If you were alive during the formative years of amateur radio, you knew Irv Vermilya. From the time he was 12 and he travelled to hear Marconi speak, ham radio was his first love, and he was a life-long ambassador for it. Born in June of 1890, he grew up in Mt. Vernon, New York, where he built his first rather primitive set (as Irv recalls, it looked strange, but it worked) in December of 1901, after his trip to see Marconi. Other more advanced (and more professional-looking) sets followed, and his dedication to wireless increased. His spark transmissions were so frequently heard that he was offered jobs on ships that needed a wireless operator. He became a member of the newly formed Radio Club of America in 1911, using the calls VN. (Later, he would use 1HAA, but he was best known as W1-ZE). In late 1912, the government began to require that all wireless operators be licensed. Irv hurried to the Brooklyn Navy Yard to take the test, and was given Certificate of Skill #1. For the rest of his life, he would be known as America's Number 1 Amateur-- which he truly was. Irv Vermilya's involvement with radio continued; at the age of 16, he did in fact go to sea as a wireless operator; a few years later, he was given the important job of running the Marconi Wireless Station (station WCC) on Cape Cod, Mass. (Friends of his recall that many years later, he still loved to tell about how noisy the station was-- with its 35 kW rotary spark gap...) During World War I, he served in the Navy, and then returned to Massachusetts to run the RCA wireless station at Marion. His engineering and wireless skills brought him into contact with such legendary figures as David Sarnoff, Lee DeForest, and Edwin Howard Armstrong, and his technical skills earned him the praise of the radio editor of the Boston Post who referred to him as an "expert sending operator." The editor noted that Irv Vermilya was "one of New England's best known amateurs, and one of the few... who were able to reach a European station during the recently held amateur tests." (Boston Post, 14 May 1922, p. 13) By 1921, professional radio stations were springing up, and Irv was interested in this new technology too. Using his newly acquired license for a land station, 1ZE, he began doing radio broadcasts to entertain his neighbours in and around New Bedford and upper Cape Cod. His work came to the immediate attention of the Slocum and Kilburn Company, which was planning to open a station at their mill (the mill was similar to what we would call a "general store", since it also sold electrical equipment, tools, and building supplies; the station would be located in the radio department). They hired Irv to build it and run it, and the station went on the air officially in mid 1922 as WDAU. (It still exists, although today, it is known as WNBH-- the initials stand for New Bedford Hotel, where its studios once were located.) When financial problems beset Slocum and Kilburn in late 1923, Irv acquired the station and moved it to his house (imagine his wife's surprise) in early 1924, where he operated it under the call letters WBBG ("The Voice From Cape Cod") until mid-1925. His was one of many small stations that suffered when ASCAP required all stations, no matter what their size, to pay large fees to play ASCAP music; such fees almost drove Irv's little station off the air, but it made him even more determined to find some financial backers so that he could keep the station operating. He was finally able, with a business partner, to move his radio station back to New Bedford, requesting the aforementioned WNBH call letters. It was common in radio's early days for stations to have studios at hotels, since this provided a studio audience as well as a house dance band, and it certainly gave WNBH a good community image to have the hotel as its location. Irv continued to play a major role in WNBH's operation, serving as its General Manager, as well as helping to hire the talent and getting the station publicity. His ability as an engineer was well-known, and he frequently kept the station up and running during winter storms or other weather-related problems. In May of 1934, he sold WNBH to the owners of the New Bedford Standard-Times newspaper, but he continued to work there, first as station manager and later as the chief engineer until he retired in 1955. While Irv Vermilya's career in professional radio earned him considerable praise, he never stopped being involved with ham radio. In 1921, he was named the New England Manager of the ARRL. He was the mentor to Eunice Randall, the district's first woman amateur, and at a time when women were not expected to know anything about radio, Irv was totally supportive of Eunice and encouraged other men to give her a chance-- Irv and Eunice were friends for many years, attending each other's weddings, participating in various conventions together, and of course, keeping in touch via their ham sets. Irv wrote columns on ham radio for QST and for various newspapers, and won virtually every award a ham could win-- it was impossible to read any magazine about ham radio without seeing another country or continent that W1-ZE had received or been received by. (In the early 1920s, amateur 'tests' were often held to see how far a transmission could go, and Irv was one of the few whose messages were received as far away as Europe...) And as you might expect, he also put a mobile transmitter in his car, and in the early 1930s, he set up the first police radio station for the New Bedford Police department. In fact, whenever he could put his radio skills to a positive use, Irv was right there to volunteer, whether it was relaying messages during a hurricane or attracting some publicity for ham radio by engaging in a "foot-sending" contest with Eunice Randall (Eunice usually won...). Years later, he was one of the founding members of the Old Old Timers Club, and served on its board. He was also the first American citizen ever given a permit to operate his mobile station in Canada. I would like to tell you that such a distinguished career and such a highly respected man lived to a ripe old age, but not every story has a Hollywood ending. Depressed by the death of his wife, in failing health, and perhaps feeling the industry he loved so much no longer had a place for him, in late January 1964, Irv Vermilya committed suicide. His death came as a shock to the many people who had admired him; even the New Bedford Standard-Times editorialised about what a fine human being he was, and how much he had contributed to broadcasting. Irv Vermilya elevated the status of ham radio, and was an able spokesperson and emissary, whose outgoing personality made friends wherever he went. If it were not for him, New Bedford and large parts of Cape Cod would not have had radio for a very long time, and thousands of people who met him via ham radio would not have known what fun this hobby could be. Perhaps he never invented something major the way Marconi did, perhaps his name is not as famous as Sarnoff's, but it is radio's early pioneers who paved the way for the fledgeling industry to grow and succeed. Irv Vermilya was definitely American's #1 amateur, and he deserves our thanks for his dedication and his many years of service.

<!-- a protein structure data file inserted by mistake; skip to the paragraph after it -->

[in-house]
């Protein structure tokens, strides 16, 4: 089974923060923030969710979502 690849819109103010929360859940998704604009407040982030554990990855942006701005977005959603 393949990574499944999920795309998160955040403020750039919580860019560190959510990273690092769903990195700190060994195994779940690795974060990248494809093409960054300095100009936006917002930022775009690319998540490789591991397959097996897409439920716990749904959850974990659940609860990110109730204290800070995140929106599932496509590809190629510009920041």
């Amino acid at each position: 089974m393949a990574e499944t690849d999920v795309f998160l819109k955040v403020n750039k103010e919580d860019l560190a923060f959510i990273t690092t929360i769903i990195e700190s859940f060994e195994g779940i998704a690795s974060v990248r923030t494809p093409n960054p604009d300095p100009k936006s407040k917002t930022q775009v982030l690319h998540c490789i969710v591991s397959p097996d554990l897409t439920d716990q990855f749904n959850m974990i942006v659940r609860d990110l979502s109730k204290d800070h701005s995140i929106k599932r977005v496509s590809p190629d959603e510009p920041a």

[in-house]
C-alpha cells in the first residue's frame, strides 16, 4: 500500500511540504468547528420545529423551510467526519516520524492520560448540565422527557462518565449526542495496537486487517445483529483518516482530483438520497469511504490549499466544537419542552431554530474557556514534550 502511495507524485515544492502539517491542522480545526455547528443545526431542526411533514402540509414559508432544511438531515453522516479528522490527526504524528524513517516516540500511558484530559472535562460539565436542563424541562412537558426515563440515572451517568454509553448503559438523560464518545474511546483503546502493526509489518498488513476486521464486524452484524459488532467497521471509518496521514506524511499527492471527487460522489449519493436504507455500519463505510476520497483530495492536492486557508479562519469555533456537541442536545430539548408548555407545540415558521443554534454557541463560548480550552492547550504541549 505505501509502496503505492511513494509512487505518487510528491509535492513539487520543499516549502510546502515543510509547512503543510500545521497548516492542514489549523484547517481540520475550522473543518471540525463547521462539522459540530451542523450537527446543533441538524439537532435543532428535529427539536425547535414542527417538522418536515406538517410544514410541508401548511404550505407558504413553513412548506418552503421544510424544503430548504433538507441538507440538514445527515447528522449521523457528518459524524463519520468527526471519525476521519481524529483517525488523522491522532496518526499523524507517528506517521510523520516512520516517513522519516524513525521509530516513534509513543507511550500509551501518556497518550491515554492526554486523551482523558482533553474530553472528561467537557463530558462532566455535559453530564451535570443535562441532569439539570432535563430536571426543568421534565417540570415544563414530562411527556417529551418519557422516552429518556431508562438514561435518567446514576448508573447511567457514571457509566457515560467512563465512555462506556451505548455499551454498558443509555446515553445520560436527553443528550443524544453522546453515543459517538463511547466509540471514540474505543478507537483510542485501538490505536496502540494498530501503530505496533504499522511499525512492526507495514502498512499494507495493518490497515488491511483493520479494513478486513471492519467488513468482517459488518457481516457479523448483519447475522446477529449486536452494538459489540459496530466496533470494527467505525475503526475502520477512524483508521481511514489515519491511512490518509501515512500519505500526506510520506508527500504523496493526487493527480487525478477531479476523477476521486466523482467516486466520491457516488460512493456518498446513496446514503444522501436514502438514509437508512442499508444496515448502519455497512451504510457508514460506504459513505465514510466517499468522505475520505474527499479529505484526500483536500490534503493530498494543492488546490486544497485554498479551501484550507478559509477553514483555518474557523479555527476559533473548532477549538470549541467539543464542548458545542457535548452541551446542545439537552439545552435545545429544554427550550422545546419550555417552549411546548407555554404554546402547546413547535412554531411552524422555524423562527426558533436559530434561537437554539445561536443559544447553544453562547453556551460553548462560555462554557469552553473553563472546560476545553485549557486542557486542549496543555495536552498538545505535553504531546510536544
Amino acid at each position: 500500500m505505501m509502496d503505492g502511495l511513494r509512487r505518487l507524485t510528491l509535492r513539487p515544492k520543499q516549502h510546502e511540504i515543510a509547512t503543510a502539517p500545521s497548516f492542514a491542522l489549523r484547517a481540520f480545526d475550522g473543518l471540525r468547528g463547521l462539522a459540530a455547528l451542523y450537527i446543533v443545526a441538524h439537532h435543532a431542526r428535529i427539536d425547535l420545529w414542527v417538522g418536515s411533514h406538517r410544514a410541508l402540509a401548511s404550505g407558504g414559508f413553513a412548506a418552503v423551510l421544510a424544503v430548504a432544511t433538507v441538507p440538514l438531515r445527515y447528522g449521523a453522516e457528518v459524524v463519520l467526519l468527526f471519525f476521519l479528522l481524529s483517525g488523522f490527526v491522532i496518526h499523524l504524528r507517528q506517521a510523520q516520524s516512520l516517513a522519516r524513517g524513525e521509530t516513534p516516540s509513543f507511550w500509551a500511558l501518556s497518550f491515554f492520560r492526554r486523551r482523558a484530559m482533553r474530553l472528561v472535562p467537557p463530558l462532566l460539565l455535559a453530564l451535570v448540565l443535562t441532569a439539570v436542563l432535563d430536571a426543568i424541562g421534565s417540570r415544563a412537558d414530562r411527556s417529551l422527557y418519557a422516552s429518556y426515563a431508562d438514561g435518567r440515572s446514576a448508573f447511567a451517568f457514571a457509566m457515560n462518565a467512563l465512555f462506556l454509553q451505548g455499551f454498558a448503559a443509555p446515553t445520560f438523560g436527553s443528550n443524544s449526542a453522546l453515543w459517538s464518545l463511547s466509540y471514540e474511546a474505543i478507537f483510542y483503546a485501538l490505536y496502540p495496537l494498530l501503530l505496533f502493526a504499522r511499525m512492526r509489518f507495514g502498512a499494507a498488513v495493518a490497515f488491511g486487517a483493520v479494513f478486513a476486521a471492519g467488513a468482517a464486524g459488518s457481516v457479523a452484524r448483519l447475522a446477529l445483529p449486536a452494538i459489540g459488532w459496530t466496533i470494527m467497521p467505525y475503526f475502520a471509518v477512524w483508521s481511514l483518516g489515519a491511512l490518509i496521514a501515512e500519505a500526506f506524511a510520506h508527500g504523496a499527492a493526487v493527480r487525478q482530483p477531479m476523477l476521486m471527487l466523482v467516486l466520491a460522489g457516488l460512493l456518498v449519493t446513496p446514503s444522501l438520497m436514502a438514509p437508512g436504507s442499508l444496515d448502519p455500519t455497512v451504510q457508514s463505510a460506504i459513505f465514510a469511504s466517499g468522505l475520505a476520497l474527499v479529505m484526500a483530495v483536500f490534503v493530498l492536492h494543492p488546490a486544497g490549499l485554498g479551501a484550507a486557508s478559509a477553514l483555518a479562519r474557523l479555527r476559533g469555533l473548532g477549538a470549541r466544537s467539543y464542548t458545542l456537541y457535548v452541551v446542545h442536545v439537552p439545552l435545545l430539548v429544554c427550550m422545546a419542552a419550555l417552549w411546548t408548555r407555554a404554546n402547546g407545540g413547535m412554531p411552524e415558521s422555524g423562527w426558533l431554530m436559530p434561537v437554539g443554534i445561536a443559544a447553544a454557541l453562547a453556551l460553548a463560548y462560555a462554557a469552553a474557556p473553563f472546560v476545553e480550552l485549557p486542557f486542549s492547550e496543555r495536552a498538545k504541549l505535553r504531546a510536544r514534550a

Information Supplied by Donna Halper, [Contributing Editor,] Boston Radio Archives, Boston, Ma.